Two women recently broke through the upper echelons of the male-dominated Texas Rangers with their promotions to the rank of captain. Wendy Wakeman and Melba Saenz are the first women to reach captain level in the almost 200 year history of the storied law enforcement agency.
James Thomas was also prompted to the rank of captain. He is the first-known Ranger in modern history to hold a doctorate degree and the fourth African American to achieve the captain rank.
“These three talented, dedicated professionals have excelled in positions throughout their DPS careers and have exhibited tremendous commitment to the people of Texas and our law enforcement partners,” said DPS Director Steven McCraw. “I have the utmost confidence they will continue to make the department proud in their new roles within the Rangers.”
The promotions of Thomas and Wakeman are effective Sept. 1. They will both be stationed at Austin headquarters. Saenz was promoted May 15. Her duty station is Edinburg. All three held the rank of lieutenant prior to their promotions.
This is actually the second history-making move for Wakeman, who has been with the Texas Department of Public Safety for 22 years. She joined the Rangers in 2008 and became the agency’s first female lieutenant in 2014.
Saenz joined the Texas Rangers in 2008 and was promoted to lieutenant one year after Wakeman.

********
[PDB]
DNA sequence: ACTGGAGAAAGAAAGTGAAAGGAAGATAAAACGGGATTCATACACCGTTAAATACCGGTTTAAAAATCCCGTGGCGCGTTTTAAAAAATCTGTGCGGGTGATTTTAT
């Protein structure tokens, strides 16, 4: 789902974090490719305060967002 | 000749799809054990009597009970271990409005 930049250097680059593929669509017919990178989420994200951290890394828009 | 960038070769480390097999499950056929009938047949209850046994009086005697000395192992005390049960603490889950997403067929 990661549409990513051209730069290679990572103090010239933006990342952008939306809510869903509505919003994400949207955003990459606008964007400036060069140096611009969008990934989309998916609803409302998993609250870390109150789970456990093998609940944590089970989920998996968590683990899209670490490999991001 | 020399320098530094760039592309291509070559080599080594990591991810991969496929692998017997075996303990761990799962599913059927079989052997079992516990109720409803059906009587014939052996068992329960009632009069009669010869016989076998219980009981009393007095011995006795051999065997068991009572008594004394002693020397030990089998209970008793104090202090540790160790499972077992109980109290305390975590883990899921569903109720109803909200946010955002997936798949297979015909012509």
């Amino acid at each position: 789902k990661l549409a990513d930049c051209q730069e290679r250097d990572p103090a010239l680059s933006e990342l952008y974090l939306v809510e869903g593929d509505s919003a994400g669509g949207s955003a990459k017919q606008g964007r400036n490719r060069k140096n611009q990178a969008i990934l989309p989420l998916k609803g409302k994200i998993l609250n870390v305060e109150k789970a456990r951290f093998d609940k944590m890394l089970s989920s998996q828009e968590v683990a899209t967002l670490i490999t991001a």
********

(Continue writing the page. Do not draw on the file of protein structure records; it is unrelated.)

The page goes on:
There are only four women within the Ranger ranks — Wakeman, Saenz and two others.
Doug Swanson, author of the book “Cult of Glory: The Bold and Brutal History of the Texas Rangers”, told the Dallas Morning News that while this year’s promotions of women were a long time coming, they’re a welcome change.
“I think the Rangers are moving in the right direction,” Swanson said. “They’ve just been really slow. Going back many, many years, I think the first female Rangers were hired and appointed in 1993. There were two women appointed, and that didn’t go well. There was a lot of resistance from a lot of the male Rangers who had been around a long time. That was what, 27, 28 years ago? We’re finally getting some captains. That’s a great thing, it’s just taken a long time.”
Thomas graduated from the DPS Academy in 2002. In 2015, he joined the Texas Rangers in El Paso. Three years later, he was promoted to lieutenant and was stationed in Waco. He earned his doctoral degree in educational leadership from Lamar University
Since George Floyd’s killing and the protests that followed, there have been calls for striking the Texas Rangers’ name from the Texas DPS because of its racist and xenophobic past. Rangers rounded up runaway slaves, executed Tejanos during the Porvenir massacre and helped Texas resist desegregation.